The Globe and Mail reports in its Friday edition that the Bank of Canada is playing down concerns about inflation.
The Globe's Mark Rendell writes that the BOC expects inflation to stay near 3 per cent for several months before falling back toward its 2-per-cent target later this year, deputy governor Tim Lane said in a speech Thursday that laid out the bank's rationale for its rate decision on Wednesday.
Above-target inflation is largely the result of temporary factors that will dissipate over time, he said.
"These base-year effects are, by definition, transitory -- they will not persist beyond the next few months. What will persist until we see a complete recovery is the underlying slack in the economy," he said.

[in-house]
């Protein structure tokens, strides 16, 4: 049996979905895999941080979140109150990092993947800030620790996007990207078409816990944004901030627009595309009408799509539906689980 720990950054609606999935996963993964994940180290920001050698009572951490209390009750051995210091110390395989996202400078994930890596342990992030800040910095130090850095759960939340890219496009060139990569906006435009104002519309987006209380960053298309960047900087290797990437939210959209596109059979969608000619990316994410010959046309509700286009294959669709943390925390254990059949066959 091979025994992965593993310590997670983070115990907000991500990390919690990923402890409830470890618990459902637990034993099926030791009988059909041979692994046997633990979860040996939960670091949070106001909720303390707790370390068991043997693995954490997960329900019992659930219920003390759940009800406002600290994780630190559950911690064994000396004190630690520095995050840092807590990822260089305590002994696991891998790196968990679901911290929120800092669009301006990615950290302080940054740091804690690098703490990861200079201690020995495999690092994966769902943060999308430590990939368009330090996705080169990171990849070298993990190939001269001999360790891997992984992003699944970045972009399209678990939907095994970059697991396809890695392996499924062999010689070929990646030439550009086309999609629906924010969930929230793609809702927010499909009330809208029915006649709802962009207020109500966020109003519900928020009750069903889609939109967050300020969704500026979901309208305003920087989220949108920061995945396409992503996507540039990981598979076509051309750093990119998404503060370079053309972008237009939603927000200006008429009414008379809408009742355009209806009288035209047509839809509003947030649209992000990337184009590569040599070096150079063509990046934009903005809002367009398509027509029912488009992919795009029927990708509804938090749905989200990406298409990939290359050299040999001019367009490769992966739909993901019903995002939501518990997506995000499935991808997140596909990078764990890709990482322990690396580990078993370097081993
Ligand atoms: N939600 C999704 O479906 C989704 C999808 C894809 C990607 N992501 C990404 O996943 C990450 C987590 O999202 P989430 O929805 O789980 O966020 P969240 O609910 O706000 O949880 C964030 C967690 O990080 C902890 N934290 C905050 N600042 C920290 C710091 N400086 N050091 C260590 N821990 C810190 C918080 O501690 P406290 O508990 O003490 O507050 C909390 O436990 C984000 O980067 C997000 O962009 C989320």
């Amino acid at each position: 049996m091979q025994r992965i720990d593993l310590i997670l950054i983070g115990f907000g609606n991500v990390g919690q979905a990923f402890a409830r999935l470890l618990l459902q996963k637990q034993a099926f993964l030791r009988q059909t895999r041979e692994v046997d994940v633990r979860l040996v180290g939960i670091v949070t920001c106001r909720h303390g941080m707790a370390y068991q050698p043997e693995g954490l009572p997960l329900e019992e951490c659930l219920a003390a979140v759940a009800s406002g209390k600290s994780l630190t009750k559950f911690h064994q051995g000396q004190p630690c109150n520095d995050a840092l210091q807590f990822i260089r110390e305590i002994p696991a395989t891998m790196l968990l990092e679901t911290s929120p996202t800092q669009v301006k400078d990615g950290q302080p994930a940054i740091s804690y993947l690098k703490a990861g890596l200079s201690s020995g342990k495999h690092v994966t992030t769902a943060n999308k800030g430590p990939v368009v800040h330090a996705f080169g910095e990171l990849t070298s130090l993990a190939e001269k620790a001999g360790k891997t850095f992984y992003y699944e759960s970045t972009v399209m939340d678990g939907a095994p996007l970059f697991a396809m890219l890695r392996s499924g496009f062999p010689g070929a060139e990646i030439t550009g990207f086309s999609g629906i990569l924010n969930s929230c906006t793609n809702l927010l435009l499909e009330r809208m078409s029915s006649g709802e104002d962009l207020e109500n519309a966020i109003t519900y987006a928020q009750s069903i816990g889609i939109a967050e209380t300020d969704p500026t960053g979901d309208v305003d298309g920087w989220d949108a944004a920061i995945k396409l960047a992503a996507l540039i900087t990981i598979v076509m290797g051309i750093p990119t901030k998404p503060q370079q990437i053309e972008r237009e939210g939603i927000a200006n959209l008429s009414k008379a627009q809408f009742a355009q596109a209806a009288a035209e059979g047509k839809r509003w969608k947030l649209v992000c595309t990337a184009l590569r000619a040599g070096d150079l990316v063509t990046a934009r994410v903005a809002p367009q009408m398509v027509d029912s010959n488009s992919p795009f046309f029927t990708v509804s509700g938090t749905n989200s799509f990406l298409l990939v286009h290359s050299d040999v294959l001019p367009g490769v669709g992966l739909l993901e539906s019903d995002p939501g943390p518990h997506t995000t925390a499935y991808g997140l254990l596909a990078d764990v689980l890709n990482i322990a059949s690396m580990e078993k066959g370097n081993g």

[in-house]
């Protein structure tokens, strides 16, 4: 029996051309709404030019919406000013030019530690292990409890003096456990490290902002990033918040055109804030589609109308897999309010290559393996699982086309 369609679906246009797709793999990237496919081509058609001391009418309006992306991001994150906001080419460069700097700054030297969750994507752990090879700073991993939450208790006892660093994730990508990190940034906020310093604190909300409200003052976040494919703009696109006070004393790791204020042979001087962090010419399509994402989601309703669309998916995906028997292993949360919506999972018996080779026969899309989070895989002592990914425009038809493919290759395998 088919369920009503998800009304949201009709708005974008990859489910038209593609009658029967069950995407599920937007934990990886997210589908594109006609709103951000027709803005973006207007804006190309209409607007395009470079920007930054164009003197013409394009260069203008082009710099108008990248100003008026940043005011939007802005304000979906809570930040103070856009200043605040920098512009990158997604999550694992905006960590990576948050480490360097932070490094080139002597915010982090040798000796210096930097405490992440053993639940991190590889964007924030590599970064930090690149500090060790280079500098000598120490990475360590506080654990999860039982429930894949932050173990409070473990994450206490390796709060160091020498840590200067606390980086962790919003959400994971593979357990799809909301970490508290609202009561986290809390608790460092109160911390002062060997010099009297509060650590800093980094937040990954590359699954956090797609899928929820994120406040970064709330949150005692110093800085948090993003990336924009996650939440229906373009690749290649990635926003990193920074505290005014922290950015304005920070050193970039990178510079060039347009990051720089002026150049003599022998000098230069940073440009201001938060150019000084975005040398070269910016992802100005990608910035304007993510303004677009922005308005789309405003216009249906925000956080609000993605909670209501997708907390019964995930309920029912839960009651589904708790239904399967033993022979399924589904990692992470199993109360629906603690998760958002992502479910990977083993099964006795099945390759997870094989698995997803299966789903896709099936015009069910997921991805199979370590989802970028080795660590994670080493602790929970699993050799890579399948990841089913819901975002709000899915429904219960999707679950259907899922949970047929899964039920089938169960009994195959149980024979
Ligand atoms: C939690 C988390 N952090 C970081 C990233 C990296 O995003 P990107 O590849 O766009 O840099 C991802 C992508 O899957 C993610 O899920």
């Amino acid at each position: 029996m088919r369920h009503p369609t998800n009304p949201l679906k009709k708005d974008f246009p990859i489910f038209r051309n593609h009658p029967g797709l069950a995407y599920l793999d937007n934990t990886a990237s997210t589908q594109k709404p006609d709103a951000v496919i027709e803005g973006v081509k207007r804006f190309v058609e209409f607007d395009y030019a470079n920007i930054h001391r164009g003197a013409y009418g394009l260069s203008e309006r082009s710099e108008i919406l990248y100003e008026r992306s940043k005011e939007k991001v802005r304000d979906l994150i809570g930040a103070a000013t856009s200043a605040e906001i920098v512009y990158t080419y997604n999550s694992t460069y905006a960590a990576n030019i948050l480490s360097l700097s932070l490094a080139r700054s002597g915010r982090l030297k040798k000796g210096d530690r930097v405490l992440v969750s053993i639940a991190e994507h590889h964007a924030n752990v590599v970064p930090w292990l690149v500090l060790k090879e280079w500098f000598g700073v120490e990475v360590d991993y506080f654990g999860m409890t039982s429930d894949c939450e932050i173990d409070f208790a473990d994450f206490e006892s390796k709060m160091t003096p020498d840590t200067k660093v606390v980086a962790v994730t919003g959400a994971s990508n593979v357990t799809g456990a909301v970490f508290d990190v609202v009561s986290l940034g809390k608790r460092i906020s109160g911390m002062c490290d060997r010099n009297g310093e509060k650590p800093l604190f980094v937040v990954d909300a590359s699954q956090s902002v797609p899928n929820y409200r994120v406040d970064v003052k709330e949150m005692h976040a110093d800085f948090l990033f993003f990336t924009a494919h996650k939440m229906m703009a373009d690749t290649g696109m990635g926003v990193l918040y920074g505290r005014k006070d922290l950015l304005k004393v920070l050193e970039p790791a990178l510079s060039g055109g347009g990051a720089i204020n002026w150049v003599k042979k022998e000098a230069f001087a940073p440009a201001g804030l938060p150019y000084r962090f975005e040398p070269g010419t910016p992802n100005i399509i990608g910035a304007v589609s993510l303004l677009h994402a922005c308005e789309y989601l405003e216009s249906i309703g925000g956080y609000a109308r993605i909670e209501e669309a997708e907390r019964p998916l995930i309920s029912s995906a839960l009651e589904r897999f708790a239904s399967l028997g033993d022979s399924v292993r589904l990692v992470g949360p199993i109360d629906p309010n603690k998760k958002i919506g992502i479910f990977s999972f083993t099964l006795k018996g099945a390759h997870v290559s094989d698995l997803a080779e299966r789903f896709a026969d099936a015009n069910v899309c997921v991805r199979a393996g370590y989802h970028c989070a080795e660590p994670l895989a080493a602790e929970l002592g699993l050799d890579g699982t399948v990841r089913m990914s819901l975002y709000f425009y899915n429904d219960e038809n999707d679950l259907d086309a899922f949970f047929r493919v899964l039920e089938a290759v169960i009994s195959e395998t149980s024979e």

Canada's most recent inflation reading for April saw the Consumer Price Index jump 3.4 per cent year-over-year.
There are factors that could push inflation persistently above the bank's forecast, Mr. Lane said, pointing to high commodity prices, supply-chain disruptions for products such as semi-conductors and wage pressures resulting from the difficulty of finding workers. He said, however, that "these supply-chain bottlenecks will likely become unblocked as things normalize."
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